Activities given up relate to previous criteria. As we self-isolate we turn down invitations to parties and other social gatherings. Then the opportunities begin to disappear. Increased time devoted to food eats away at even the events we would like to attend. Our clothes options are shrinking. We don’t look good enough to go out. What will others say about us behind our back? What if we start binging out at the snack table? Our job stinks, but we really don’t want to get back into the interviewing cycle (8).
Hazardous use. Our weight and body shape limits what we can do. It affects our self-esteem and can lead to accidents. We eat dodgy food because its there. We lose our balance and fall injuring ourselves. We rush out to our favorite fast-food drive-thru late at night in rough neighborhoods. Our brain fog could lead to unsafe driving. We may engage in violence and contemplate suicide (9).
Use in spite of consequences. Chronic overeating leads to brain fog, confusion, fatigue and memory loss in the short term. Longer-term consequences include anxiety, depression, irritability, obesity, and metabolic syndrome. Processed food addiction affects our behavior. It degrades our emotional, mental and physical stability. And yet we still continue to overeat creating more distress. We know better but we don’t do better (10)!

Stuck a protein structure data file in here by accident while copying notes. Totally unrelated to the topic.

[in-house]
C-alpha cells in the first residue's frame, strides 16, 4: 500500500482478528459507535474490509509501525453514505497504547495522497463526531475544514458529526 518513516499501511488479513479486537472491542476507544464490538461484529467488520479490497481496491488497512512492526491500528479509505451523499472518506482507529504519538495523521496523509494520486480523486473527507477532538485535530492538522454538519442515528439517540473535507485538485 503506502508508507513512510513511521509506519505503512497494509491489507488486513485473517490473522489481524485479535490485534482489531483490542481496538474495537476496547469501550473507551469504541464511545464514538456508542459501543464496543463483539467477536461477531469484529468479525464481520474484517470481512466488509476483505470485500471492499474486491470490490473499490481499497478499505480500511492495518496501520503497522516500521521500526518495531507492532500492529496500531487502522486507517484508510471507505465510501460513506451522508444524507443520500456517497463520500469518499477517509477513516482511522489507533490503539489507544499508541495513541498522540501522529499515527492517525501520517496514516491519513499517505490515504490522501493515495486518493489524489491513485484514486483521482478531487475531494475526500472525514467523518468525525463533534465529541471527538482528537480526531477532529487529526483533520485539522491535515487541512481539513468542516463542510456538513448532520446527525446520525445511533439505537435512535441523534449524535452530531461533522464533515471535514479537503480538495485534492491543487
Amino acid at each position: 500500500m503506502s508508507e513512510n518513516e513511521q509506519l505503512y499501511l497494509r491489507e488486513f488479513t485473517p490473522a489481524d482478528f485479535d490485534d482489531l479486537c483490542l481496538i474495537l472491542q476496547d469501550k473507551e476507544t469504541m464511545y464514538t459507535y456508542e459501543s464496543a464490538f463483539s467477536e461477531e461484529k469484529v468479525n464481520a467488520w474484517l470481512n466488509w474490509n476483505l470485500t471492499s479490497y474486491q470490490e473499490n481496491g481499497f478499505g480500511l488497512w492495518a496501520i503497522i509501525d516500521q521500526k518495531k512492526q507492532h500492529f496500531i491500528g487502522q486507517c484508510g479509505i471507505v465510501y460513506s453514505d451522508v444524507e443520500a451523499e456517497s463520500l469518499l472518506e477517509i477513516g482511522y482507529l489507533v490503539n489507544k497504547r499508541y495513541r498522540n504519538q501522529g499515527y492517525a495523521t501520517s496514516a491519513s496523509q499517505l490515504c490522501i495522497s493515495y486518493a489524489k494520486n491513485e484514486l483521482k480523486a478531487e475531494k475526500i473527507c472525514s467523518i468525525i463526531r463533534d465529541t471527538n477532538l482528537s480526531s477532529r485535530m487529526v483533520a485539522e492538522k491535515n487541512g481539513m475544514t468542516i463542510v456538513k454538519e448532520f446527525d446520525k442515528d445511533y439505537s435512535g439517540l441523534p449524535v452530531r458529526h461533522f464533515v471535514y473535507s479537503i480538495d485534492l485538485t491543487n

Tolerance. A small package of Oreos or a large smoothie used to be enough. Now we binge on large packages of the cookies in a single setting or a quart of chocolate ice cream. Make that a half-gallon. What used to satisfy now requires more. Family members begin to notice that we eat more processed foods. They note the larger containers that line the shelves. We begin to hide food in different locations so our habit won’t look quite as bad as it does. The longer our addiction progresses, the greater our problems grow (11).
Withdrawal. Don’t take away our peanut butter cups or our snacks! We can moderate how much we eat! Processed food tastes good. We promise not to eat too much! Man, we don’t feel so good just eating meat, fruits, and vegetables. Salads are OK, but where is the ranch dressing? Can’t we have just a few cookies today? We won’t binge out on them (12). We promise. And we have to give up coffee! How are we going to stay awake at work? We’ve got to have our caffeine or we will crash (12).